I may have the opportunity to work on a nice identity project with a client based in Dubai, Saudi Arabia, and with this possibility I need to brush up on certain skills: namely how typography, visual brand imagery and the actual finished logo design will need to translate to Arabic whilst keeping a clear brand link between the two.
This potential new client sent me some homework to absorb: examples of famous brands that have been translated to Arabic including the Arabic FedEx logo.
I was also passed some interesting information on the how-to of Arabic logo translation:
“The general trend is to create the exact phonetic spelling of the brand name, and not the meaning of the brand name of which there can be a huge difference.”
It is explained further, thus:
“Subway is the name of a famous sandwich shop, and it literally means ‘the subway’ or ‘underground’. The Arabic adaptation is purely graphic, and when read it just sounds exactly like ‘Subway’ and not the Arabic word for ‘underground’ which is usually ‘Metro’.”
Just to make it clear that the image of the Arabic FedEx logo above in this post is NOT the official version. It is vector version I tried my best to recreate from the photographs to hand.
Now I know the Arabic version of the FedEx logo is not new, but I think this is one of the few times I have actually seen it and paid attention to it. There are a few smatterings of the logo around the net, but finding a half decent image of the Arabic FedEx logo has been a fruitless task. The only versions I have found are photographs of the logo on the side of vans, and even then they are of questionable quality.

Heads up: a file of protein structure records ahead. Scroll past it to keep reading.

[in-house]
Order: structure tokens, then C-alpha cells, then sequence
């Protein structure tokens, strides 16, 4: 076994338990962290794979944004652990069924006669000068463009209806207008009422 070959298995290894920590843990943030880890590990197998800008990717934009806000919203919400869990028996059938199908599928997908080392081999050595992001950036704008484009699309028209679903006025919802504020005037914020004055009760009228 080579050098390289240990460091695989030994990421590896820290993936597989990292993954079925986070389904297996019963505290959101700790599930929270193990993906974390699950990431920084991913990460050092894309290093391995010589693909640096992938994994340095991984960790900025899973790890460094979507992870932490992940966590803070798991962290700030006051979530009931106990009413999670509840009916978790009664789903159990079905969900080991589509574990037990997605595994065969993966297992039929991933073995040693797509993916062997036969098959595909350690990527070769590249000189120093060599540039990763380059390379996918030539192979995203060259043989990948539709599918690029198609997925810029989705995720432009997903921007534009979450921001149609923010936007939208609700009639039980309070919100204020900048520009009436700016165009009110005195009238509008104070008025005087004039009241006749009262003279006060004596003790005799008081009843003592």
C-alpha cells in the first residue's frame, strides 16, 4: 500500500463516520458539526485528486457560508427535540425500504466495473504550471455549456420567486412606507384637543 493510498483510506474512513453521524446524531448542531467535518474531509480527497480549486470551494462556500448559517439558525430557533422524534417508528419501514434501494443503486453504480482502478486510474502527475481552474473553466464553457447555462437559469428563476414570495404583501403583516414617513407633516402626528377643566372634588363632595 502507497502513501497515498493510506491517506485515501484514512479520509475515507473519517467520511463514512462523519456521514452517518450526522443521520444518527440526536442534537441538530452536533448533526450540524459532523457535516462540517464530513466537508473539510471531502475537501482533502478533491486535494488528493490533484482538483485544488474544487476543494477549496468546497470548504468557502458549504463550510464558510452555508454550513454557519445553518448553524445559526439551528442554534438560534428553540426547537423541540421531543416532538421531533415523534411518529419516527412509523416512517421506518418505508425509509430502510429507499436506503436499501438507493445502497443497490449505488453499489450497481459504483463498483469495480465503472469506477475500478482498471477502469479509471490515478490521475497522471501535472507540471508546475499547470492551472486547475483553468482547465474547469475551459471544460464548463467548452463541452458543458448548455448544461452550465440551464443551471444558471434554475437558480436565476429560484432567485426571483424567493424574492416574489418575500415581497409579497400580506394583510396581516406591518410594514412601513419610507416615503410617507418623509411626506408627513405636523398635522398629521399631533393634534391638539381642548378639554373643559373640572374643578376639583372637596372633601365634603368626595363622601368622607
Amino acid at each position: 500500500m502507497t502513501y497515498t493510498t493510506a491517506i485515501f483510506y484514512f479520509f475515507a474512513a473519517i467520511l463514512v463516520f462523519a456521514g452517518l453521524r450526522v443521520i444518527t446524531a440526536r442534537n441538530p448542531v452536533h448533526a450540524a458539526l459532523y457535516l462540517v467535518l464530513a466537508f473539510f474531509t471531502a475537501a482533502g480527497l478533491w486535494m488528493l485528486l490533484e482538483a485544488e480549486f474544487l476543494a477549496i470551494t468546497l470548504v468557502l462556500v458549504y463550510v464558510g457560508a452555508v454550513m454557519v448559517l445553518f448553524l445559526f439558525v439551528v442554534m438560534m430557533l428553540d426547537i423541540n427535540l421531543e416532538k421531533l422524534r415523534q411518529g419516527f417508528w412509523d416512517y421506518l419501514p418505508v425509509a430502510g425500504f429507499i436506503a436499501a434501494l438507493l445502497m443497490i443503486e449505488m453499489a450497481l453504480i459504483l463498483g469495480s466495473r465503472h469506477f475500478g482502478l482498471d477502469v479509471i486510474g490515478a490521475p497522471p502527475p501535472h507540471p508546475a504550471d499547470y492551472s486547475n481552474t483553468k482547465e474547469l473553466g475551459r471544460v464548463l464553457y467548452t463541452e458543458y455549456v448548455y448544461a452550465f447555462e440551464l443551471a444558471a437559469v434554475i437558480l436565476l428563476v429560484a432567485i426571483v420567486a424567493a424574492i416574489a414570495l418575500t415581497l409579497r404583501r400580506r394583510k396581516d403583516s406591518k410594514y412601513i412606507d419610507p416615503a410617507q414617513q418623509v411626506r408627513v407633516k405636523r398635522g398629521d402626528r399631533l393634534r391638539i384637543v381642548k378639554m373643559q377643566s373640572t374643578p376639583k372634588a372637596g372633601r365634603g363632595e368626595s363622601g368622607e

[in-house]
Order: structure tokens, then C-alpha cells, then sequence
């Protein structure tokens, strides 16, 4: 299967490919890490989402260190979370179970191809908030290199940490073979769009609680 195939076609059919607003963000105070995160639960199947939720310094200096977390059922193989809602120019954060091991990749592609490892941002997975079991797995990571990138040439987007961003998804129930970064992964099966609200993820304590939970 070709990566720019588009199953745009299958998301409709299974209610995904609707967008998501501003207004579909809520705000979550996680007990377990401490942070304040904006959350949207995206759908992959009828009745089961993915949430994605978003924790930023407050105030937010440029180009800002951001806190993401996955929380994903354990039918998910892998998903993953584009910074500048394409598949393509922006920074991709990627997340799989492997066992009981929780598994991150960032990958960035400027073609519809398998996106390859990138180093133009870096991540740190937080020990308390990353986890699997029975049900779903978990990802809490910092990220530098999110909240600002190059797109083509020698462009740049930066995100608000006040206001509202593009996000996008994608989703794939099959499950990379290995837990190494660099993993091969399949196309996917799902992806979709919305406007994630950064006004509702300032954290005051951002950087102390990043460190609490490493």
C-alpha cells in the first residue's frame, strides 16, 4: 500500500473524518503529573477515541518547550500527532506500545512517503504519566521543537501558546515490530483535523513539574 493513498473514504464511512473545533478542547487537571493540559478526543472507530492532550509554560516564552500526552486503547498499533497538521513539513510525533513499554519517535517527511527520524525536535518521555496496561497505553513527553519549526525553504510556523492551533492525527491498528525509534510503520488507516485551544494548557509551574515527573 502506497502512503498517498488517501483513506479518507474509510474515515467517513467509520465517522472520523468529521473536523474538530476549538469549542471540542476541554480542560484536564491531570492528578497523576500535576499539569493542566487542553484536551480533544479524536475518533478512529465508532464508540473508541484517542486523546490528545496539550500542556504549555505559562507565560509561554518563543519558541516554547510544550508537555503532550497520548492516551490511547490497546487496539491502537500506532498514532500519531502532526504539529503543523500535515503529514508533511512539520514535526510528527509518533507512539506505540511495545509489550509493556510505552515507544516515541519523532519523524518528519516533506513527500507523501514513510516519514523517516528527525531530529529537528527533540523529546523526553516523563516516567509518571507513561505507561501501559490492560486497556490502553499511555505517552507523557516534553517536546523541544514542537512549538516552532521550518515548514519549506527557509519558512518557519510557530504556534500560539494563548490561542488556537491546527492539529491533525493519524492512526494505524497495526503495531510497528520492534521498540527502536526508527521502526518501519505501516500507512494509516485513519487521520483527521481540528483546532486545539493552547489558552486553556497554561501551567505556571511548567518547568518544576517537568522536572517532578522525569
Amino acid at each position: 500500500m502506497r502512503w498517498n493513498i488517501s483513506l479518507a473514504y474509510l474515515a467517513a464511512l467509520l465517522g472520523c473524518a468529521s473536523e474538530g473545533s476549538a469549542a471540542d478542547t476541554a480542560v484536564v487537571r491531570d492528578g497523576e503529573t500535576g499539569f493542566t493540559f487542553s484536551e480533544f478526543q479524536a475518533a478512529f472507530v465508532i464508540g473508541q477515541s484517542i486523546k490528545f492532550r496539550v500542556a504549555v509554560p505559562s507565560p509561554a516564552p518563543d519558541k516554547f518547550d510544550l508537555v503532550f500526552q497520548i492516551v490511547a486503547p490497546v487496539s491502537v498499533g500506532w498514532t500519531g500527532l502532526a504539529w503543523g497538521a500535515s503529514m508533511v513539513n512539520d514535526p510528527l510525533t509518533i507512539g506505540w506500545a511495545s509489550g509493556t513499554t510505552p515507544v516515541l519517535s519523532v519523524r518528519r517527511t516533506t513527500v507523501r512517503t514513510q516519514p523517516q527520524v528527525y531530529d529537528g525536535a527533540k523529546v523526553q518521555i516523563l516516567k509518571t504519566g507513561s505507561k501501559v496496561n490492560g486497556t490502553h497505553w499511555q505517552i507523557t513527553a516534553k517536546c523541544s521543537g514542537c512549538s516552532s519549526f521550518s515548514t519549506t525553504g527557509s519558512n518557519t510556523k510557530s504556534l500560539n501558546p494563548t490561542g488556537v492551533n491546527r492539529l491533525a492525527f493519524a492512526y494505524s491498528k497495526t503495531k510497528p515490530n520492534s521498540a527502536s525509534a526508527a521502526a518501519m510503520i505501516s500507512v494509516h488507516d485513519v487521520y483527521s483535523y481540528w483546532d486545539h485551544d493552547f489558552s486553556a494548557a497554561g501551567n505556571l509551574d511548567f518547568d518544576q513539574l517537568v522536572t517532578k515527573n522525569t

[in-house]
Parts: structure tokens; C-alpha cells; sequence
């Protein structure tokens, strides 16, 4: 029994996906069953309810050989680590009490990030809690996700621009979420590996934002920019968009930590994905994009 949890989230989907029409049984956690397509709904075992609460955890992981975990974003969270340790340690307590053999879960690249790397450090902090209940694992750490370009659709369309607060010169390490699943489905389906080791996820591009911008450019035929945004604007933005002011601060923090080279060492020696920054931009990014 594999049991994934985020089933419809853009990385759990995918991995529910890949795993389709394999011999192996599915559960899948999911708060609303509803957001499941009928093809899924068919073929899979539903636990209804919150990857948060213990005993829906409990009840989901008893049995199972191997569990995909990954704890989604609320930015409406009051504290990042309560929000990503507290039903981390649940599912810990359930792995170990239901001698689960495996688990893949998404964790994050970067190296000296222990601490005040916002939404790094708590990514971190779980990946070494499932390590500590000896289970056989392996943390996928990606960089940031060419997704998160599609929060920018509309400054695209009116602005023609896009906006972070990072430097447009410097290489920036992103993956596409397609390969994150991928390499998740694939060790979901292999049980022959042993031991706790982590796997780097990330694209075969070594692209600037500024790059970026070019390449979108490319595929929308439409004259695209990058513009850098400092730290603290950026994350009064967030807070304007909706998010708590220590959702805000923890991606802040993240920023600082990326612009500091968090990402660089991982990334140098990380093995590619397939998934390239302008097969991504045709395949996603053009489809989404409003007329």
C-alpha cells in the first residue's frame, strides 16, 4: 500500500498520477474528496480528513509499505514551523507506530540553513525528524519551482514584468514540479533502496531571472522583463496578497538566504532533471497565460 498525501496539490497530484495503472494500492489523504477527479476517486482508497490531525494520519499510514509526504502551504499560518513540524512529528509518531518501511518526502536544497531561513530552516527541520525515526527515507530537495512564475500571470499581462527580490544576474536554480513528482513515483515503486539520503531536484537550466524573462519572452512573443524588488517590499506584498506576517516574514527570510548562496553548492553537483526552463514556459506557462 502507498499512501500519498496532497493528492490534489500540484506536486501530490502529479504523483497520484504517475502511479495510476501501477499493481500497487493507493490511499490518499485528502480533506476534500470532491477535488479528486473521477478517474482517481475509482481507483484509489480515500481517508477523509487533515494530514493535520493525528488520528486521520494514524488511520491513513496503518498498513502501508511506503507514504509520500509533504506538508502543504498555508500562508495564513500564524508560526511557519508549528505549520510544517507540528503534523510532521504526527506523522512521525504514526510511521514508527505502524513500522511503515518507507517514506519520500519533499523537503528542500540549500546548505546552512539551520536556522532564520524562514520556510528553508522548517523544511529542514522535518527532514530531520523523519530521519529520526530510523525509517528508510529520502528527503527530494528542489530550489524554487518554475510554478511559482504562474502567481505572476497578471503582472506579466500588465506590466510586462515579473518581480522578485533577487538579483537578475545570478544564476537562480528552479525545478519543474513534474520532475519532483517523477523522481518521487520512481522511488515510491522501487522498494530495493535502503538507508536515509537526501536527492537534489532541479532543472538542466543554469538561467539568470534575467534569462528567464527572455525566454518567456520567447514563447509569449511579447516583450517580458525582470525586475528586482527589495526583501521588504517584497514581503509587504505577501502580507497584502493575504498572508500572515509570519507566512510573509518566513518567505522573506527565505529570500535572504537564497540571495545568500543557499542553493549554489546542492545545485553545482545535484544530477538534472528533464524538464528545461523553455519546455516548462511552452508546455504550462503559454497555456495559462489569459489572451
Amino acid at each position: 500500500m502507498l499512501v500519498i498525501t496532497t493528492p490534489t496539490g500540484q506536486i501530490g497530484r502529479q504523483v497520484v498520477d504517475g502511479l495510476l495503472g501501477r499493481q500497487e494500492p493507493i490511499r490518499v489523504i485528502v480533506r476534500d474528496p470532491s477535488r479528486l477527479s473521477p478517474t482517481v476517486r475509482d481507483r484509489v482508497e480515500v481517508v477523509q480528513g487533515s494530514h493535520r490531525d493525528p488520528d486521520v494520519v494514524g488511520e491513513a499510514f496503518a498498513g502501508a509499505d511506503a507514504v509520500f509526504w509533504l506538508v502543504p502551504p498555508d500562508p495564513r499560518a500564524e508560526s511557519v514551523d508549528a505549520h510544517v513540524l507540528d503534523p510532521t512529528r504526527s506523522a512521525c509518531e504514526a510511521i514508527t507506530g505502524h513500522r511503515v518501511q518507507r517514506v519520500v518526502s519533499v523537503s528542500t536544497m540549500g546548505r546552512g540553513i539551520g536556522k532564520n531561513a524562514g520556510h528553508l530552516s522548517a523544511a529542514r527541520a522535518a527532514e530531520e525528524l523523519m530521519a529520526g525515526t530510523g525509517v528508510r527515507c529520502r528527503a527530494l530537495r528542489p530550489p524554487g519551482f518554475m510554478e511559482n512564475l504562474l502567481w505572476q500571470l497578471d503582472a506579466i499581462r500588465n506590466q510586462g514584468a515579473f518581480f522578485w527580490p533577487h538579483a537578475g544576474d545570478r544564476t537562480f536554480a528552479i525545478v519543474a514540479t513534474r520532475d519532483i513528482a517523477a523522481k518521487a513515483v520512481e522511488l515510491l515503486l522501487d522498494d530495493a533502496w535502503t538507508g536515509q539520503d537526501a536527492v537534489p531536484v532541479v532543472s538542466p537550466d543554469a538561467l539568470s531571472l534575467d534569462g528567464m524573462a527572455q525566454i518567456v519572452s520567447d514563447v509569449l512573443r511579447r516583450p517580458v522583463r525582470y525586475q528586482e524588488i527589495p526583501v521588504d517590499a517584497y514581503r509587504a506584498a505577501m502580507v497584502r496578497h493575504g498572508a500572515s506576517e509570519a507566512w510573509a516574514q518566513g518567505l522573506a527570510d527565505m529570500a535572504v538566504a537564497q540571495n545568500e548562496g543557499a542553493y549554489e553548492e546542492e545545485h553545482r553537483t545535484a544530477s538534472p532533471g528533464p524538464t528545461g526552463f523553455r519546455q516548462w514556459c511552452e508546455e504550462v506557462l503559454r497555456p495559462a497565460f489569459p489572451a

You can see the official Arabic FedEx logo on the website (below).
Sidenote. The FedEx logo has to have the largest selection of inaccurate colour versions of any brand I know. There are 4 just on this page alone. Bloody nightmare.
The few existing blogs that have referenced the Arabic FedEx logo have pointed out the implementation of the negative space arrow within the Arabic version.
Given Arabic is read right-to-left it then makes sense that the negative space arrow follows this same reading direction as well as the design logic of the original FedEx logo. It’s a heck of a loto easier to spot the negative space arrow in the Arabic version due to the typography constraints, but it’s still a decent translation/conversion.
Surely not an envious task to have been responsible for the Arabic version of the FedEx logo? Let’s hope expectations were suitably realistic.
Interestingly there is a unofficial version of the Arabic FedEx logo on Behance and Deviant Art (above). As far as I can tell is a reimagined idea of how it should look like according to this particular designer.
The important distinction is that the original version has the infamous arrow located entirely in the red type, as it indeed should be? The concept version has the arrow sandwiched between the Fedex Pantone Purple 2685 and Pantone Red 186 letters for some reason I can’t fully grasp.
I ‘m certainly not in a position to make any kind of judgement on this version given my total inability to read Arabic, but I would be interested to know the rational behind the positioning of the negative space arrow.